Nowadays, companies are modeled to be leaner and meaner than ever. With the recent recession and the ever-emerging technological advances in the workspace, employers no longer need the assembly line or a one-trick pony.
Employers are now looking for talent that can not only excel at one specific job function, but possibly one or two others. A company’s highest fixed cost is the employees on their payroll. At the same time, their employees are their highest asset. So if a company can find one employee that can eliminate 1 or 2 positions to save cost, they will surely jump on the opportunity.
With this newer leaner and meaner mentality, employees are tasked with balancing a larger work load in the same hourly parameters. At Profiles, we couldn’t tell you how many conversations we’ve had with prospective talent describing their 50-60 hour work weeks.
“Someone in my team left the organization recently, so I have to work double the hours” or “there has been an organizational shift so I am working 50-55 hour weeks to meet deadlines” are common statements by many of our prospective talent.
While certain companies have mastered the work/life balance, some organizations still remain in the ice ages of working their employees from sunrise to sundown.
But is working 40+ hours a week truly more productive than working 40 hours?
Henry Ford, back in the early 1900s, was the first to create the “40 hour work week.” He initiated extensive studies on his factory workers who were expected to work six 10/hour work days per week. Ford Motors then scaled the work week to five 8/hour work days per week.
Their studies showed that production was equal, no matter if their employees were working 60 hours or 40 hours a week.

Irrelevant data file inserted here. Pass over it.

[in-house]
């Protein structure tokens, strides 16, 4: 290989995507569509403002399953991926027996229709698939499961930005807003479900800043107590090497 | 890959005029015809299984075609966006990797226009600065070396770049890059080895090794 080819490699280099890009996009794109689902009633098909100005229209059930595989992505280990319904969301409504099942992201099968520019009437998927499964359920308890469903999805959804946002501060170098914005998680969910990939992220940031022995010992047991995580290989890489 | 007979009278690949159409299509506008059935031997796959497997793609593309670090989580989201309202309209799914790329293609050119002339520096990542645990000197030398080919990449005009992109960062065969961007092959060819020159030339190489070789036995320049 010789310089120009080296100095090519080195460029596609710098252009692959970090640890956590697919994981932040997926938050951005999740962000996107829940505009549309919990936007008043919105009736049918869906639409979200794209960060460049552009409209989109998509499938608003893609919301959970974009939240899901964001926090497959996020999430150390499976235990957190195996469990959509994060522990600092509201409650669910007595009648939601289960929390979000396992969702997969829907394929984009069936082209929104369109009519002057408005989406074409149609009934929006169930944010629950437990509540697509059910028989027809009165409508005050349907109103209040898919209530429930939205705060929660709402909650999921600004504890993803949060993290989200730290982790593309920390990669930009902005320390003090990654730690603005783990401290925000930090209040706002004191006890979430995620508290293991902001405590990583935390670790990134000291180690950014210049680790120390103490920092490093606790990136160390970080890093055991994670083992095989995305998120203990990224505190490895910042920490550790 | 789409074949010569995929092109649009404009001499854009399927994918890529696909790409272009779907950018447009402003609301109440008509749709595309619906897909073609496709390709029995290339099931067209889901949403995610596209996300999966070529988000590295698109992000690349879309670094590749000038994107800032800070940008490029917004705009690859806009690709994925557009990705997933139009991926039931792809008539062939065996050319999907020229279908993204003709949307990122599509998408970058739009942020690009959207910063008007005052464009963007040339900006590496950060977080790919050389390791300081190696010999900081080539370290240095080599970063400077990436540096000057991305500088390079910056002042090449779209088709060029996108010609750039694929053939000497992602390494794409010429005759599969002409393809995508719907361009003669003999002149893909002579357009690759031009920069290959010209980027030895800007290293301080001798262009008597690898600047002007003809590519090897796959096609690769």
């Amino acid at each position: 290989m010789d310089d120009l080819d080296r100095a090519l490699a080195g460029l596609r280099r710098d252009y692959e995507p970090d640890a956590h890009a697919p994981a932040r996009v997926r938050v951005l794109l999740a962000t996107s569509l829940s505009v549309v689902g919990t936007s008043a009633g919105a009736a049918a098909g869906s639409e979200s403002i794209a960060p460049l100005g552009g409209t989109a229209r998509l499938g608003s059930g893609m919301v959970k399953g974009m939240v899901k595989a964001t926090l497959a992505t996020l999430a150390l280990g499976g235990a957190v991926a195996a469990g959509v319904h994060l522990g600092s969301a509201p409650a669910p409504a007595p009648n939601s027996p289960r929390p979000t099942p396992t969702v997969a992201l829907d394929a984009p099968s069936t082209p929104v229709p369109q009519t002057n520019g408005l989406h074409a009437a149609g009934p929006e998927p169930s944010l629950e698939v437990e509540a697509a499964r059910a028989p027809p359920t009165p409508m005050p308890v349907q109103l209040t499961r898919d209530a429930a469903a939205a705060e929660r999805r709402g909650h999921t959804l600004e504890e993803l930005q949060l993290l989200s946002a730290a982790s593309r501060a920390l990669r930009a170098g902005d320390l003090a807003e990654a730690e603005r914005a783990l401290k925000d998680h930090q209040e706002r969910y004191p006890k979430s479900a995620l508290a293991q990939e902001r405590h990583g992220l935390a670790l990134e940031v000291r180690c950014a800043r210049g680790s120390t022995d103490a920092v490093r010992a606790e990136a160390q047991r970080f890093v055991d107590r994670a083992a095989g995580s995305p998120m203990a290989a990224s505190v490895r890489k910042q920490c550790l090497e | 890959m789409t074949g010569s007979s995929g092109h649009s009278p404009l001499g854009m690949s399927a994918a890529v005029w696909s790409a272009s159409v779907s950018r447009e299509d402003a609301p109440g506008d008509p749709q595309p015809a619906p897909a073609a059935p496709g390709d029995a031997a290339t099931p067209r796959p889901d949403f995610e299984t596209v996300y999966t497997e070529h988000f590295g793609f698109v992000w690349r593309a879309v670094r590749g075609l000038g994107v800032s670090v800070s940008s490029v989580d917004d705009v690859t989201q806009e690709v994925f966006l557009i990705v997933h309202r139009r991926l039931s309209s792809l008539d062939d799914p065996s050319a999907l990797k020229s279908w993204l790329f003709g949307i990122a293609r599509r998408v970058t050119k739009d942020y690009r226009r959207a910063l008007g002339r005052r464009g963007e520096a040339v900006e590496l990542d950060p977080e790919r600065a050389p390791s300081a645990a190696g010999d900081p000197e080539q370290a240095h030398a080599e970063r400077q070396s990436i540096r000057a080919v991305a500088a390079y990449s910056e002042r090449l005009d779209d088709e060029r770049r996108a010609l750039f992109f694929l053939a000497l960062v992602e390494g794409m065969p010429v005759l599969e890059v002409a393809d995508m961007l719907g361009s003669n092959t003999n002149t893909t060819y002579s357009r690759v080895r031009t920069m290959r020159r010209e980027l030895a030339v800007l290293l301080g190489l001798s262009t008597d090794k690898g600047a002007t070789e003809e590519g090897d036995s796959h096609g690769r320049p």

Recently Sheryl Sandberg, COO of Facebook, came into the spotlight as she proclaimed that she leaves work no later than 5:30pm every single day. Sandberg’s philosophy was similar to Ford’s findings: One who prepares and manages their day wisely can be more—if not equally—productive as someone who works a longer schedule.
As yourself: Do you feel better if your staff performs 8 hours of work in 8 hours, or 8 hours of work in 12 hours?
Studies have also shown that people who work an excess of 40 hours a week are more likely to burn out, take more breaks, and take more time off from work.
Is it time to motivate your employees and to change the pace of your company? I recommend a few free applications that may help your staff manage their workload: BizOnTrack or WorkMeter. Positively reinforcing workplace productivity will save cost and increase ROI. Make this a strategic priority, and you will reap the benefits.
Profiles is a unique staffing firm specializing in marketing, creative, and interactive jobs. Since 1998, we have served the needs of our Clients and Talent by matching the best candidates with the best companies in the Mid-Atlantic region.
Author Name – Darren Bailin
Title – Business Development Consultant
Location – Baltimore, MD
Twitter – @dbbailin
Byline – Darren has been in the Recruiting and Staffing industry for over 3 years. His adventurous personality leads him to travel at every opportunity possible. Recently married on the beaches of Punta Cana, Darren now resides in Federal Hill, Maryland with his wife Sara and their dog Riley.
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